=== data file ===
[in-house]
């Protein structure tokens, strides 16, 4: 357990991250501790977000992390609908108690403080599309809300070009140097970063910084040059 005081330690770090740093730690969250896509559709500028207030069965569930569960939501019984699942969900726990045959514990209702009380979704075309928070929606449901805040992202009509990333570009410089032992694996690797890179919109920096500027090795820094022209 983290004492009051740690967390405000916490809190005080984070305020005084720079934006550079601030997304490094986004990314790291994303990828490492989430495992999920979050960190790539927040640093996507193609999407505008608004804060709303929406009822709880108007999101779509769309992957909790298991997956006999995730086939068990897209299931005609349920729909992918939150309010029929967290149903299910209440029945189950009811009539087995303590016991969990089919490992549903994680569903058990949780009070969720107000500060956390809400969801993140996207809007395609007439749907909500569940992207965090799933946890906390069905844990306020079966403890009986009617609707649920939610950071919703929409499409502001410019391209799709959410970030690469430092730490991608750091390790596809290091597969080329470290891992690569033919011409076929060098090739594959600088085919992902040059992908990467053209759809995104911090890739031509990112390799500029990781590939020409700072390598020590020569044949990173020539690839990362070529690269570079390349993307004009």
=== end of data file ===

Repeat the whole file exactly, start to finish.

[in-house]
């Protein structure tokens, strides 16, 4: 357990991250501790977000992390609908108690403080599309809300070009140097970063910084040059 005081330690770090740093730690969250896509559709500028207030069965569930569960939501019984699942969900726990045959514990209702009380979704075309928070929606449901805040992202009509990333570009410089032992694996690797890179919109920096500027090795820094022209 983290004492009051740690967390405000916490809190005080984070305020005084720079934006550079601030997304490094986004990314790291994303990828490492989430495992999920979050960190790539927040640093996507193609999407505008608004804060709303929406009822709880108007999101779509769309992957909790298991997956006999995730086939068990897209299931005609349920729909992918939150309010029929967290149903299910209440029945189950009811009539087995303590016991969990089919490992549903994680569903058990949780009070969720107000500060956390809400969801993140996207809007395609007439749907909500569940992207965090799933946890906390069905844990306020079966403890009986009617609707649920939610950071919703929409499409502001410019391209799709959410970030690469430092730490991608750091390790596809290091597969080329470290891992690569033919011409076929060098090739594959600088085919992902040059992908990467053209759809995104911090890739031509990112390799500029990781590939020409700072390598020590020569044949990173020539690839990362070529690269570079390349993307004009």